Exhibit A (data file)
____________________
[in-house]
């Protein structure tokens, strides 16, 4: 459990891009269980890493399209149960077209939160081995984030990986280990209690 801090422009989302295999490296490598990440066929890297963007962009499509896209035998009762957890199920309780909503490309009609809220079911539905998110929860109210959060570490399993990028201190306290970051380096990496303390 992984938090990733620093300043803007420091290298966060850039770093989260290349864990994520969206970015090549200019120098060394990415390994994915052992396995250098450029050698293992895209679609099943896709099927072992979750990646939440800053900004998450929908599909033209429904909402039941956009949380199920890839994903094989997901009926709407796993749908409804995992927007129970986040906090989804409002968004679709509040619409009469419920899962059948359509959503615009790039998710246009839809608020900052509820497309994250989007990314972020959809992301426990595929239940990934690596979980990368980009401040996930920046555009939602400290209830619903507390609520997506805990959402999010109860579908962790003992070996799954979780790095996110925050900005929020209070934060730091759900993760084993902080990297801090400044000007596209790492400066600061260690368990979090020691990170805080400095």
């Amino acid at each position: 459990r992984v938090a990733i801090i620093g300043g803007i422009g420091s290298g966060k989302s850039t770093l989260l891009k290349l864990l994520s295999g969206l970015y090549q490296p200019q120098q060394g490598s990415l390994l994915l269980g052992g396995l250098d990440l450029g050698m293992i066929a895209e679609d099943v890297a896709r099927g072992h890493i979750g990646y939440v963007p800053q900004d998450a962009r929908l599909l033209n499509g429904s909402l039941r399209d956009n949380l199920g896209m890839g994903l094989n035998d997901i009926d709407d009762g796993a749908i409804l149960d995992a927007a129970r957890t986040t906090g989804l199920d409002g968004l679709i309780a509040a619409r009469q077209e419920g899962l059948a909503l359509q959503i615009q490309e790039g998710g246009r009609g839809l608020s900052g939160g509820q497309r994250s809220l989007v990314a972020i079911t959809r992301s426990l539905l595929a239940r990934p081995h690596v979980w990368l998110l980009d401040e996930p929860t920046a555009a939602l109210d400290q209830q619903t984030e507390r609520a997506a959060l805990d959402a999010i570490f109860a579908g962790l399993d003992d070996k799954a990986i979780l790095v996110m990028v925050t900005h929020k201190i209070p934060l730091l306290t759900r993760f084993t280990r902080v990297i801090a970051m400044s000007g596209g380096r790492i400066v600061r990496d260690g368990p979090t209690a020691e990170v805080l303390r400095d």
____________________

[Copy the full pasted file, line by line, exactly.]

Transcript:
[in-house]
């Protein structure tokens, strides 16, 4: 459990891009269980890493399209149960077209939160081995984030990986280990209690 801090422009989302295999490296490598990440066929890297963007962009499509896209035998009762957890199920309780909503490309009609809220079911539905998110929860109210959060570490399993990028201190306290970051380096990496303390 992984938090990733620093300043803007420091290298966060850039770093989260290349864990994520969206970015090549200019120098060394990415390994994915052992396995250098450029050698293992895209679609099943896709099927072992979750990646939440800053900004998450929908599909033209429904909402039941956009949380199920890839994903094989997901009926709407796993749908409804995992927007129970986040906090989804409002968004679709509040619409009469419920899962059948359509959503615009790039998710246009839809608020900052509820497309994250989007990314972020959809992301426990595929239940990934690596979980990368980009401040996930920046555009939602400290209830619903507390609520997506805990959402999010109860579908962790003992070996799954979780790095996110925050900005929020209070934060730091759900993760084993902080990297801090400044000007596209790492400066600061260690368990979090020691990170805080400095």
């Amino acid at each position: 459990r992984v938090a990733i801090i620093g300043g803007i422009g420091s290298g966060k989302s850039t770093l989260l891009k290349l864990l994520s295999g969206l970015y090549q490296p200019q120098q060394g490598s990415l390994l994915l269980g052992g396995l250098d990440l450029g050698m293992i066929a895209e679609d099943v890297a896709r099927g072992h890493i979750g990646y939440v963007p800053q900004d998450a962009r929908l599909l033209n499509g429904s909402l039941r399209d956009n949380l199920g896209m890839g994903l094989n035998d997901i009926d709407d009762g796993a749908i409804l149960d995992a927007a129970r957890t986040t906090g989804l199920d409002g968004l679709i309780a509040a619409r009469q077209e419920g899962l059948a909503l359509q959503i615009q490309e790039g998710g246009r009609g839809l608020s900052g939160g509820q497309r994250s809220l989007v990314a972020i079911t959809r992301s426990l539905l595929a239940r990934p081995h690596v979980w990368l998110l980009d401040e996930p929860t920046a555009a939602l109210d400290q209830q619903t984030e507390r609520a997506a959060l805990d959402a999010i570490f109860a579908g962790l399993d003992d070996k799954a990986i979780l790095v996110m990028v925050t900005h929020k201190i209070p934060l730091l306290t759900r993760f084993t280990r902080v990297i801090a970051m400044s000007g596209g380096r790492i400066v600061r990496d260690g368990p979090t209690a020691e990170v805080l303390r400095d």